This phrase is implies that we, as learners, do something to the information we take in. We take in information through all of our senses, then some sort of mental process happens where we work through the information we get to make sense of it, and create that knowledge (understanding) for ourselves - a constructivist (Piagetian) notion. Vygotsky took this a step further with social-constructivism where it's not just what happens in your head, but also the interaction between people that help you process the information you are getting and hopefully turn that into knowledge (know-how). I like this theory, Vygotsky's, a little better than Piaget's and Skinner's (behaviorism) because there is, conceivably, someone more knowledgeable than you helping you increase your understanding. The only problem here is when you have a bunch of individuals who are somewhat at the same level of knowledge trying to help each other out with their learning. Learning can potentially be really slow as they reinvent the wheel.

Finally, let's consider:

Connecting to Information

This comes to the heart of CCK11, and connectivism in general. Now this phrase is connectivist in ideology and does address the concern I have about social-constructivism; that is if you don't have someone at a much higher level of knowledge and information learning slows to a crawl. At the same time this phrase has a major flaw - you're connecting to information, but it doesn't really say anything about what you do with it. Of course you can connect to information (thank you internet! :-) ) but you ought to do something with it to make it worth your while. Also, if you don't understand the information, what then?

As others have pointed out, no one theory completely covers how humans learn. I think that my views of knowledge and learning lie somewhere between connectivism, constructionism and social-interactionism. Connectivism on it's own doesn't work for me. Social-interactionism is good, but without a network to connect to, when you have reached a ceiling, it sort of limits your growth as a learner.

Thoughts?

Monday, April 4, 2011

Prognosticating is fun!

This is it, last week of CCK11.
I went through the materials, well...I mostly skimmed through them to be honest, but I really did have a blast going through them, especially Stephen's 1998 prognostications of technology and education in the future. In 1998 I graduated high school and started my undergraduate studies at the University. It's interesting that ideas, such as the PAD (or PADD if you are a star trek fan)are spot-on! Still not quite there with a few things, but we're getting there. If I could point at one thing that's great about ubiquitous technology it would be that it has the potential to open doors. Things like TED, online library catalogs, availability of library databases, and initiatives like OpenCourseWare and various MOOCs make it so that more knowledge, more education, and more access to subject matter specialists is available, for free, to many more people than before. This leaves it up the individual learner to take advantage of these sources for taking their learning up one notch.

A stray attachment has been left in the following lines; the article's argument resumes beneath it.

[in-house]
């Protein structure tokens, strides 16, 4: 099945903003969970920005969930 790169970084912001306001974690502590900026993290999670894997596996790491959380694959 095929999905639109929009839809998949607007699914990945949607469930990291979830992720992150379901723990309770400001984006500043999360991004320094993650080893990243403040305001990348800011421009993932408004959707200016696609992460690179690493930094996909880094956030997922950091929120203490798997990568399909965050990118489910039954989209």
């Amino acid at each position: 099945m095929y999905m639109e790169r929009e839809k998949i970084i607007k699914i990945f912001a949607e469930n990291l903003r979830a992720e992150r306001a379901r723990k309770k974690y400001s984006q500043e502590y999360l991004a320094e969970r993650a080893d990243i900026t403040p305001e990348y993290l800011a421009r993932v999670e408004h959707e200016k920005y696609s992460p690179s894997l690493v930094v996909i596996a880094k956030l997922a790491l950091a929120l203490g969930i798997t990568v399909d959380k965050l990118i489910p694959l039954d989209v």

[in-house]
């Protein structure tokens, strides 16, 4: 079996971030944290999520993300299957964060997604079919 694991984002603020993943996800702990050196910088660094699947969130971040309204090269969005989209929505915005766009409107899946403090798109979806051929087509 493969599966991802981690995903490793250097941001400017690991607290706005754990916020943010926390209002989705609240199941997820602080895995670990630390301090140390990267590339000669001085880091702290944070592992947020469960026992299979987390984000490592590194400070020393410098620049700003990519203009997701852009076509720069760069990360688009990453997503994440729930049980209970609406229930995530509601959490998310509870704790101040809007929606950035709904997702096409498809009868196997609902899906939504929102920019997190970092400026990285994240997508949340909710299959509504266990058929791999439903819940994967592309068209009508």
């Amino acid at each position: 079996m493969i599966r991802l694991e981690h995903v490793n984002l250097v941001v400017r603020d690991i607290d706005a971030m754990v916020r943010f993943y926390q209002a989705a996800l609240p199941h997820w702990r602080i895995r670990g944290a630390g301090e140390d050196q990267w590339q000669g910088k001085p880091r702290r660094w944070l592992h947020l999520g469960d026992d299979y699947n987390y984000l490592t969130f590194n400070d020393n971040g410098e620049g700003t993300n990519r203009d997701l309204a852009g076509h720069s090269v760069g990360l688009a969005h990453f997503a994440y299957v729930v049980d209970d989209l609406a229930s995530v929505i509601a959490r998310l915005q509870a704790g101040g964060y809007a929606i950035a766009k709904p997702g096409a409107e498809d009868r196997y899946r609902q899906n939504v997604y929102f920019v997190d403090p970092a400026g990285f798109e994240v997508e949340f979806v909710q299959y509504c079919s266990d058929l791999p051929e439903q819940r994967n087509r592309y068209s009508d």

Looking forward, one of the things that I still think needs addressing is cost of access. Sure, computers are much cheaper compared to ten years ago, so they are still more accessible from a price point perspective, but not everyone is still able to buy that netbook, that iPad, that smartphone, or the data plan that goes with it, to access all of these great educational resources. I also think that we, CCK11 participants, are part of an Elite. We have developed our digital literacy to the extent where we can make heads and tails of RSS, BBS, Blogs, Wikis, tweets and facebook for both general and educational purposes. There are still many people who have not, even if they have access to technology, so it is incumbent upon us to apprentice these learners into the digital literacy that they will need to be successful. After all, pen and paper are useless unless you know how to write, and cheap (or free) books are useless if you don't know how to read.

We need to improve access, but we also need to improve our fellow humans' digital literacies.

Friday, April 1, 2011

Future Classroom Tech

Can we install one of these in each of our classrooms?
Also, can we have dev-tools that are easy for students and faculty to use to create their learning content for these? ;-)